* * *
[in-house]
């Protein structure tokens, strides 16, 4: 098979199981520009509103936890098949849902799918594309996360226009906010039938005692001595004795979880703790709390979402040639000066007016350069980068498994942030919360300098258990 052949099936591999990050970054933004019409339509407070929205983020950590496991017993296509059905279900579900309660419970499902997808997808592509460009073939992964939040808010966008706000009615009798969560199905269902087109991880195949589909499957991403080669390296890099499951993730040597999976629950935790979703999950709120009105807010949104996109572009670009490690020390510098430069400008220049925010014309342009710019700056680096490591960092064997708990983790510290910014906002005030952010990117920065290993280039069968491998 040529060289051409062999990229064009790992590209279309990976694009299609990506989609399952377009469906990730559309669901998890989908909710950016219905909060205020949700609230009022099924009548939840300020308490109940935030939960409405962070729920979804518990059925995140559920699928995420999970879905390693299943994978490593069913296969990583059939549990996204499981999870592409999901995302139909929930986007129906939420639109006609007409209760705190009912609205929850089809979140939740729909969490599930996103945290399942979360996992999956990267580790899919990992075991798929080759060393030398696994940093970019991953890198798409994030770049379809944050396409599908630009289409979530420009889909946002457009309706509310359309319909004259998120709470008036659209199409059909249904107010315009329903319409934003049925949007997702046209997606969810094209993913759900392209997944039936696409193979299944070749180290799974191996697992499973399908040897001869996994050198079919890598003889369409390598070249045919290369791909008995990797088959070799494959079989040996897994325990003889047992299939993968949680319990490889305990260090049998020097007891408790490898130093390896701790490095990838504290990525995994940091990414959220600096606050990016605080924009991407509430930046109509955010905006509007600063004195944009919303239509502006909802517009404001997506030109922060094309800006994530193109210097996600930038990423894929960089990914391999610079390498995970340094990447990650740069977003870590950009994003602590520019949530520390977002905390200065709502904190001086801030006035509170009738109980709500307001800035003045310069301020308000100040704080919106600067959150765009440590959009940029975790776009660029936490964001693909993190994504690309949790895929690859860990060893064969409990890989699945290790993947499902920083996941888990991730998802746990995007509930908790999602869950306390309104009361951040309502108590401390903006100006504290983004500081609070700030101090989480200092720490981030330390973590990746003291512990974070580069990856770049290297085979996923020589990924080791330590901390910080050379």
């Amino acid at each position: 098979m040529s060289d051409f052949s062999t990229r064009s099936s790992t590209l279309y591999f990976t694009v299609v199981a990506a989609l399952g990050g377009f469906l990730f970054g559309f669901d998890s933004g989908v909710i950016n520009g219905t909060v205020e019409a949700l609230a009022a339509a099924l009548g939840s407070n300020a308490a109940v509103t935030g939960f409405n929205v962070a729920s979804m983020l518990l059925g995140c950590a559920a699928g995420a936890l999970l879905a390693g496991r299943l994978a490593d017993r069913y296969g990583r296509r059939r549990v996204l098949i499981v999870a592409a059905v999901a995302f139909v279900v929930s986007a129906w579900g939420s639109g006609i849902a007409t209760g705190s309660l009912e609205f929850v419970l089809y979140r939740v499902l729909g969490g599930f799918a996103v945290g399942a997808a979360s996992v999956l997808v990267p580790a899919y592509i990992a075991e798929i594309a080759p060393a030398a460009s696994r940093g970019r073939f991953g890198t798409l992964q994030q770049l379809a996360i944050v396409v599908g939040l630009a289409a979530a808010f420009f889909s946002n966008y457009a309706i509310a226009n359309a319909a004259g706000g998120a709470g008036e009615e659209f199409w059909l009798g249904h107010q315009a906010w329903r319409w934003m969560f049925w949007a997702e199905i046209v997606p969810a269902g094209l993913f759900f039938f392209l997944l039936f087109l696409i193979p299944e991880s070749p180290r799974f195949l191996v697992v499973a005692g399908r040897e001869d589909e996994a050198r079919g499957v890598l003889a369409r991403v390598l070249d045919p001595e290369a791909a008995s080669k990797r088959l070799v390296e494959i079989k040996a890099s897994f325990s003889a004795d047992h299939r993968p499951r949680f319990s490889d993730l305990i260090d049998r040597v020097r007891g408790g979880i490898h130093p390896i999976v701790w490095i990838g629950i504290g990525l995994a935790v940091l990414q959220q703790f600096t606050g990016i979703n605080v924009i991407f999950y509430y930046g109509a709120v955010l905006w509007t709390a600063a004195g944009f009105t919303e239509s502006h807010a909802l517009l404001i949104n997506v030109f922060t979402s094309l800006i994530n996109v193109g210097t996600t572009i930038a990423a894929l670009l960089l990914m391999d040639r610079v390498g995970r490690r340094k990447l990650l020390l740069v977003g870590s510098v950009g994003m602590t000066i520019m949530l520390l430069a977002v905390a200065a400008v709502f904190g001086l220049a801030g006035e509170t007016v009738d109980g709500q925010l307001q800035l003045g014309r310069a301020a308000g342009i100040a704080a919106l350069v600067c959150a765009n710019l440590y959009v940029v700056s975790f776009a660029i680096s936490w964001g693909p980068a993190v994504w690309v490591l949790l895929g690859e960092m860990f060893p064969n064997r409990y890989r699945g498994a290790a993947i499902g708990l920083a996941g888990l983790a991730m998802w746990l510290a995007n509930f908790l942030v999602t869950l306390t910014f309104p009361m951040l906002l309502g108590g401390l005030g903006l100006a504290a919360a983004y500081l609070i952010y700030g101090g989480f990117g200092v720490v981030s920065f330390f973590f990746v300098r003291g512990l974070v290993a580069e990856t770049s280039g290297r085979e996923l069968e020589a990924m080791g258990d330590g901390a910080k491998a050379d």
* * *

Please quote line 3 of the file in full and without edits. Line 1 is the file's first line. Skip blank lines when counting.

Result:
């Amino acid at each position: 098979m040529s060289d051409f052949s062999t990229r064009s099936s790992t590209l279309y591999f990976t694009v299609v199981a990506a989609l399952g990050g377009f469906l990730f970054g559309f669901d998890s933004g989908v909710i950016n520009g219905t909060v205020e019409a949700l609230a009022a339509a099924l009548g939840s407070n300020a308490a109940v509103t935030g939960f409405n929205v962070a729920s979804m983020l518990l059925g995140c950590a559920a699928g995420a936890l999970l879905a390693g496991r299943l994978a490593d017993r069913y296969g990583r296509r059939r549990v996204l098949i499981v999870a592409a059905v999901a995302f139909v279900v929930s986007a129906w579900g939420s639109g006609i849902a007409t209760g705190s309660l009912e609205f929850v419970l089809y979140r939740v499902l729909g969490g599930f799918a996103v945290g399942a997808a979360s996992v999956l997808v990267p580790a899919y592509i990992a075991e798929i594309a080759p060393a030398a460009s696994r940093g970019r073939f991953g890198t798409l992964q994030q770049l379809a996360i944050v396409v599908g939040l630009a289409a979530a808010f420009f889909s946002n966008y457009a309706i509310a226009n359309a319909a004259g706000g998120a709470g008036e009615e659209f199409w059909l009798g249904h107010q315009a906010w329903r319409w934003m969560f049925w949007a997702e199905i046209v997606p969810a269902g094209l993913f759900f039938f392209l997944l039936f087109l696409i193979p299944e991880s070749p180290r799974f195949l191996v697992v499973a005692g399908r040897e001869d589909e996994a050198r079919g499957v890598l003889a369409r991403v390598l070249d045919p001595e290369a791909a008995s080669k990797r088959l070799v390296e494959i079989k040996a890099s897994f325990s003889a004795d047992h299939r993968p499951r949680f319990s490889d993730l305990i260090d049998r040597v020097r007891g408790g979880i490898h130093p390896i999976v701790w490095i990838g629950i504290g990525l995994a935790v940091l990414q959220q703790f600096t606050g990016i979703n605080v924009i991407f999950y509430y930046g109509a709120v955010l905006w509007t709390a600063a004195g944009f009105t919303e239509s502006h807010a909802l517009l404001i949104n997506v030109f922060t979402s094309l800006i994530n996109v193109g210097t996600t572009i930038a990423a894929l670009l960089l990914m391999d040639r610079v390498g995970r490690r340094k990447l990650l020390l740069v977003g870590s510098v950009g994003m602590t000066i520019m949530l520390l430069a977002v905390a200065a400008v709502f904190g001086l220049a801030g006035e509170t007016v009738d109980g709500q925010l307001q800035l003045g014309r310069a301020a308000g342009i100040a704080a919106l350069v600067c959150a765009n710019l440590y959009v940029v700056s975790f776009a660029i680096s936490w964001g693909p980068a993190v994504w690309v490591l949790l895929g690859e960092m860990f060893p064969n064997r409990y890989r699945g498994a290790a993947i499902g708990l920083a996941g888990l983790a991730m998802w746990l510290a995007n509930f908790l942030v999602t869950l306390t910014f309104p009361m951040l906002l309502g108590g401390l005030g903006l100006a504290a919360a983004y500081l609070i952010y700030g101090g989480f990117g200092v720490v981030s920065f330390f973590f990746v300098r003291g512990l974070v290993a580069e990856t770049s280039g290297r085979e996923l069968e020589a990924m080791g258990d330590g901390a910080k491998a050379d």